During the treatment period, Fendy’s initial thoughts were muddled with doubts and monotony about exercising and adhering to the treatment. The narratives reflected a few tragic features where a profound effect of feeling neglected was evident. For instance, the social support was dented, through the separation of his parents and hostility of friends and the associated negative appraisals would have hampered adherence to rehabilitation. In the absence of a clear understanding of the injury and rehabilitation, Fendy questioned the benefit of rehabilitation and felt it was a monotonous action. These experiences and associated cognitive appraisals explained Fendy’s behavior of refraining from rehabilitation program. It is possible that Fendy experienced events as inappropriate and lacking sensitivity.

In terms of narrative structure, Fendy’s story was stable with a classic beginning, middle and an end. In connecting the narratives with the context, Fendy links his feelings of dejection with his past experience and interpersonal context within the athletic career. The narrative however, had a reversal affect towards the end where the pessimistic narrative tone was replaced by an optimistic tone. Fendy began to see hope in future, and planned for preventive action. Better adherence to rehabilitation ushered in a more positive outlook which is evident in the ending of the narrative explained under positive outlook phase.

At a personal level, the narrative reflected different experiences across onset, treatment and return to play. Fendy’s broken family background rendered feelings of rejection and insecurity in his relationship with his team mates. The injury was perceived as a threat to his sporting life which was evident from his narrative. At an interpersonal level, Fendy details his experiences with team mates and with the rehabilitation staff connecting to the current situation. The cognitive appraisals were rooted in different experiences leading to different emotional responses such as frustration, disappointment, and anger. In the later part during rehabilitation, however, a shift from negative to positive outlook was evident. This is in line with the research findings which states that towards return to play, athletes have better acceptance of their injury and observe the progress (7).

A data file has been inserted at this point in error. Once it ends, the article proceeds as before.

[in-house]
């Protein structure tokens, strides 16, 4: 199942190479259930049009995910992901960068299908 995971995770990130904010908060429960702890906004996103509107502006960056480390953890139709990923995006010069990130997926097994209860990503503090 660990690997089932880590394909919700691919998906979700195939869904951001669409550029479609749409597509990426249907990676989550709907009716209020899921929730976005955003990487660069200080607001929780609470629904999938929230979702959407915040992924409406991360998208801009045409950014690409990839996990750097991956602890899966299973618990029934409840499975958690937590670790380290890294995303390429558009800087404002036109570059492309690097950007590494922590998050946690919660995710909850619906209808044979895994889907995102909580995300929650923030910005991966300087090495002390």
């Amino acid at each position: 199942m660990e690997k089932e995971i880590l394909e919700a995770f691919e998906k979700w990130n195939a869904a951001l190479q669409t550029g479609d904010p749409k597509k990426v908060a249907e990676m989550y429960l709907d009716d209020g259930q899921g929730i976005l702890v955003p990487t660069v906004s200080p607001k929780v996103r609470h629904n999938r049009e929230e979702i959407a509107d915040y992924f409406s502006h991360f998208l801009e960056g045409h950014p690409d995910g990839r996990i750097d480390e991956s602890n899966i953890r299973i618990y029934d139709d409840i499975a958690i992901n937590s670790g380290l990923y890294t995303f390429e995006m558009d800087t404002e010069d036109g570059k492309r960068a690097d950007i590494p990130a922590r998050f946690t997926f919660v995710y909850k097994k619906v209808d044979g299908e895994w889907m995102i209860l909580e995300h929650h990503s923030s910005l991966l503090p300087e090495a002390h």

The narrative captures the lived experiences of an injured athlete and takes us through the cognitive appraisals and, emotional upheaval to provide an understanding of how personal and situational factors affect the psychological responses of an injured athlete. Personal and situational factors have initial impact upon cognitive appraisal. In the applied setting we have observed that when cognitive appraisal represents negative content, an athlete perceives an imbalance between resource and coping, which results in stress response, putting an athlete at a risk of injury. From this narrative we can understand that lived experiences, life stress, and how significant others behave toward an injured athlete, can have tremendous impact upon the cognitive appraisals, feelings, and behavior following an injury.

While generalizing from the experiences of one athlete is limited, we used verbatim quotation to illustrate the participant through his own voice and to evoke authentic description of appraisals and experiences of an injured athlete. The study provides an insight into the complexities of the cognitive appraisals and experiences and suggests developing an integrative framework for a holistic approach in injury rehabilitation of athletes. The quotes from the narrative may well be salient and an eye opener to all the individuals involved in rehabilitation, aiming at ‘return to play’ in the shortest possible time.